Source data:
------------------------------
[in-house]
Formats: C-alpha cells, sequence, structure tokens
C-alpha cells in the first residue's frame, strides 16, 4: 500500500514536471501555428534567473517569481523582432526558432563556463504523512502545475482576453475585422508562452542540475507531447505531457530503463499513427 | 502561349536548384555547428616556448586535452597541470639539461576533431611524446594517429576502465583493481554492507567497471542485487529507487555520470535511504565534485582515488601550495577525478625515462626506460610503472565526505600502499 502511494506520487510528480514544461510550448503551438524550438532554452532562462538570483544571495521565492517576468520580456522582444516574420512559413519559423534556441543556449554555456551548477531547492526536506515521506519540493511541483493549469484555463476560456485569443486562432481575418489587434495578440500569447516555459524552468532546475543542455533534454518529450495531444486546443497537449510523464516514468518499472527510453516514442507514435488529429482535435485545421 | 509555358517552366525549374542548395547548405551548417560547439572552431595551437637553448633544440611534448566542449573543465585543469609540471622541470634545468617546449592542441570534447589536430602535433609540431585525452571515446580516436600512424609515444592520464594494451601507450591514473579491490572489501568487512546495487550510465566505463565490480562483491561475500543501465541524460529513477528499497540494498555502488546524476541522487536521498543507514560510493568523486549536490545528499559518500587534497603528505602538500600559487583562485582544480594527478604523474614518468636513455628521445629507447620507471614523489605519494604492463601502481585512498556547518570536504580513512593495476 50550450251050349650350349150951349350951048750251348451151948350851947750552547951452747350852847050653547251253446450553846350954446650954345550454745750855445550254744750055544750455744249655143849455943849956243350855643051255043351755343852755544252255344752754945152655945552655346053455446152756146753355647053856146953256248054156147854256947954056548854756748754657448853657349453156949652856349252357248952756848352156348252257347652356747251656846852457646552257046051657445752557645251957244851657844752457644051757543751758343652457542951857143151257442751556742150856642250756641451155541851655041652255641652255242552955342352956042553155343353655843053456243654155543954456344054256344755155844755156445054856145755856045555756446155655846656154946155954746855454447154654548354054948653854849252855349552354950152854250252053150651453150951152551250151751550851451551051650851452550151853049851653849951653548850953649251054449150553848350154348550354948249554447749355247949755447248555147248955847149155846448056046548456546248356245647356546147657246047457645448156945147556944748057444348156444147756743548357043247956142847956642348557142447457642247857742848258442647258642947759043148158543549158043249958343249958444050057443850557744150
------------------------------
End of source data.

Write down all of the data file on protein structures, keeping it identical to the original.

[in-house]
Formats: C-alpha cells, sequence, structure tokens
C-alpha cells in the first residue's frame, strides 16, 4: 500500500514536471501555428534567473517569481523582432526558432563556463504523512502545475482576453475585422508562452542540475507531447505531457530503463499513427 | 502561349536548384555547428616556448586535452597541470639539461576533431611524446594517429576502465583493481554492507567497471542485487529507487555520470535511504565534485582515488601550495577525478625515462626506460610503472565526505600502499 502511494506520487510528480514544461510550448503551438524550438532554452532562462538570483544571495521565492517576468520580456522582444516574420512559413519559423534556441543556449554555456551548477531547492526536506515521506519540493511541483493549469484555463476560456485569443486562432481575418489587434495578440500569447516555459524552468532546475543542455533534454518529450495531444486546443497537449510523464516514468518499472527510453516514442507514435488529429482535435485545421 | 509555358517552366525549374542548395547548405551548417560547439572552431595551437637553448633544440611534448566542449573543465585543469609540471622541470634545468617546449592542441570534447589536430602535433609540431585525452571515446580516436600512424609515444592520464594494451601507450591514473579491490572489501568487512546495487550510465566505463565490480562483491561475500543501465541524460529513477528499497540494498555502488546524476541522487536521498543507514560510493568523486549536490545528499559518500587534497603528505602538500600559487583562485582544480594527478604523474614518468636513455628521445629507447620507471614523489605519494604492463601502481585512498556547518570536504580513512593495476 50550450251050349650350349150951349350951048750251348451151948350851947750552547951452747350852847050653547251253446450553846350954446650954345550454745750855445550254744750055544750455744249655143849455943849956243350855643051255043351755343852755544252255344752754945152655945552655346053455446152756146753355647053856146953256248054156147854256947954056548854756748754657448853657349453156949652856349252357248952756848352156348252257347652356747251656846852457646552257046051657445752557645251957244851657844752457644051757543751758343652457542951857143151257442751556742150856642250756641451155541851655041652255641652255242552955342352956042553155343353655843053456243654155543954456344054256344755155844755156445054856145755856045555756446155655846656154946155954746855454447154654548354054948653854849252855349552354950152854250252053150651453150951152551250151751550851451551051650851452550151853049851653849951653548850953649251054449150553848350154348550354948249554447749355247949755447248555147248955847149155846448056046548456546248356245647356546147657246047457645448156945147556944748057444348156444147756743548357043247956142847956642348557142447457642247857742848258442647258642947759043148158543549158043249958343249958444050057443850557744150